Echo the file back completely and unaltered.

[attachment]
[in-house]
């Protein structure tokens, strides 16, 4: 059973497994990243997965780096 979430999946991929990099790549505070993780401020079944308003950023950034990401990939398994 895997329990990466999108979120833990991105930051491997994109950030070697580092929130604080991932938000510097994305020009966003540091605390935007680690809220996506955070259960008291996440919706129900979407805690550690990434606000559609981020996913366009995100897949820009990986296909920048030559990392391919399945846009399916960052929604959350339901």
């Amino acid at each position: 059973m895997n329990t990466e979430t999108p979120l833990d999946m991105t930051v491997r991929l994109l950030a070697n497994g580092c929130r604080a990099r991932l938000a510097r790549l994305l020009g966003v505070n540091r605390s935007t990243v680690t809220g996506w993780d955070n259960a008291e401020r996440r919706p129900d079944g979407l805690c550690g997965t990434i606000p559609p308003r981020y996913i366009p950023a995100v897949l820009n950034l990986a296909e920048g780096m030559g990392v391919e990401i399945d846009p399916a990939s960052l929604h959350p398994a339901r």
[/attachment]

[in-house]
């Protein structure tokens, strides 16, 4: 059973497994990243997965780096 979430999946991929990099790549505070993780401020079944308003950023950034990401990939398994 895997329990990466999108979120833990991105930051491997994109950030070697580092929130604080991932938000510097994305020009966003540091605390935007680690809220996506955070259960008291996440919706129900979407805690550690990434606000559609981020996913366009995100897949820009990986296909920048030559990392391919399945846009399916960052929604959350339901």
């Amino acid at each position: 059973m895997n329990t990466e979430t999108p979120l833990d999946m991105t930051v491997r991929l994109l950030a070697n497994g580092c929130r604080a990099r991932l938000a510097r790549l994305l020009g966003v505070n540091r605390s935007t990243v680690t809220g996506w993780d955070n259960a008291e401020r996440r919706p129900d079944g979407l805690c550690g997965t990434i606000p559609p308003r981020y996913i366009p950023a995100v897949l820009n950034l990986a296909e920048g780096m030559g990392v391919e990401i399945d846009p399916a990939s960052l929604h959350p398994a339901r």